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India – Capital Markets & Securities September Review

23 October, 2013

 

  • SEBI, by way of a circular dated July 29, 2013 (‘AIF Circular’), issued directions concerning operational, prudential and reporting norms for Alternative Investment Funds (‘AIF’). SEBI has provided certain additional requirements for Category III AIFs including risk management and compliance, redemption norms and prudential requirements. Additionally, all categories of AIFs are required to submit reports in a prescribed format to SEBI in varying frequencies, depending on whether or not such AIFs undertake leverage.

 

  • SEBI has, on August 8, 2013, issued the SEBI (Buy Back of Securities) (Amendment) Regulations, 2013 (‘Buy Back Amendment’) amending the SEBI (Buy Back of Securities) Regulations, 1998, which are applicable to listed Indian companies. The key changes pursuant to the Buy Back Amendment are:

i. The size of a buy back offer undertaken through the open market cannot exceed 15% or more of the paid-up capital and free reserves of a company, where previously, there was no prescribed limit;


ii. A company cannot make any offer of a buy back within a period of one year from the date of closure of a preceding offer for buy back, where previously, this restriction extended only for a period of six months;


iii. The restriction on dealing in securities of the company whose shares are the subject matter of a buy back offer during the period of such offer has been expanded to include off-market transfers, including inter se transfers of shares amongst promoters. Furthermore, the restriction will now be applicable from the date of the resolution passed by the shareholders or the board of directors of the company, as the case may be (as versus only during the offer period), up to the closing of the buy back offer; and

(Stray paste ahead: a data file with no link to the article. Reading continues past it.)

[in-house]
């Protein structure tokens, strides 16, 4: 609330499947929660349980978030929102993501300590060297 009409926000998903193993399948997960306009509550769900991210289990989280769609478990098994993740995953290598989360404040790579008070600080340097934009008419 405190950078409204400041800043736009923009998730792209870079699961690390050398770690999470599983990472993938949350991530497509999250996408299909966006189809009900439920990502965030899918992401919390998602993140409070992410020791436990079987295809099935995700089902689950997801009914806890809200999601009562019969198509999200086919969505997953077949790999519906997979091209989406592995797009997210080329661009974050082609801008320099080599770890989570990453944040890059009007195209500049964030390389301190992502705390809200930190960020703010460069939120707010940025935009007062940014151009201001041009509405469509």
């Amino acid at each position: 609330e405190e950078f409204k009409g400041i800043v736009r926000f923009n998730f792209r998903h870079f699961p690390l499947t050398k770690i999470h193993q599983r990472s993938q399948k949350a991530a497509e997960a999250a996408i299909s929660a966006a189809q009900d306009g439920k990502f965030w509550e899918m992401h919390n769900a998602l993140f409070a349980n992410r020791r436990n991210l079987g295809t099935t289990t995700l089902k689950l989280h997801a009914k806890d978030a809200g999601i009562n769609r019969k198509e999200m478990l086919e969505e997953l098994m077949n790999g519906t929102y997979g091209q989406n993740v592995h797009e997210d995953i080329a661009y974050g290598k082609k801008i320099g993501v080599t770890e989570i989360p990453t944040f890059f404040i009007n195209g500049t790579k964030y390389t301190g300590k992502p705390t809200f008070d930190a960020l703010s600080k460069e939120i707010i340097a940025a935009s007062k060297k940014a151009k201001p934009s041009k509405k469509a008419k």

iv. Upon closure of a buy back offer, the company must not raise further capital for a
period of one year from such closure of the offer, except in discharge of subsisting
obligations, this restriction was also previously only for a period of six months.

 

  • SEBI constituted a Committee on Rationalization of Investment Routes and Monitoring of Foreign Portfolio Investments (‘Committee’) chaired by Mr K. M. Chandrasekhar, comprising representatives from the Government of India, the Reserve Bank of India (‘RBI’) and various market participants, including AZB & Partners’ Managing Partner, Ms Zia Mody. The Committee recently submitted its report containing recommendations regarding the regulatory framework for rationalisation of foreign portfolio investments. The key recommendations of the Committee include the following:

i. Creation of a single investor class of foreign portfolio investors (‘FPI’) by merging the present day foreign institutional investor (‘FII’), qualified foreign investor (‘QFI’) and non resident Indian (‘NRI’) regimes with common market entry, limit monitoring and reporting norms.


ii. Defining portfolio investments as investments by any single investor or investor group in up to 10 per cent of the equity securities of listed Indian companies and investments in non-voting securities of Indian companies, listed or not, up to prescribed levels.


iii. Simplification of entry norms and risk based know your customer (‘KYC’) for different categories of foreign portfolio investors (‘FPIs’); and


iv. Amendments of existing laws and regulations to reflect the recommendations above. Based on the recommendations of the Committee, SEBI recently approved the draft SEBI (Foreign Portfolio Investors) Regulations, 2013 incorporating the aforesaid recommendations.

 

 

AZB

 

For further information, please contact:

 

Zia Mody, AZB & Partners
[email protected]

 

Abhijit Joshi, AZB & Partners 
[email protected]


Shuva Mandal, AZB & Partners 

[email protected]

 

Samir Gandhi, AZB & Partners
[email protected]


Percy Billimoria, AZB & Partners 

[email protected]

 

Aditya Bhat, AZB & Partners 
[email protected]

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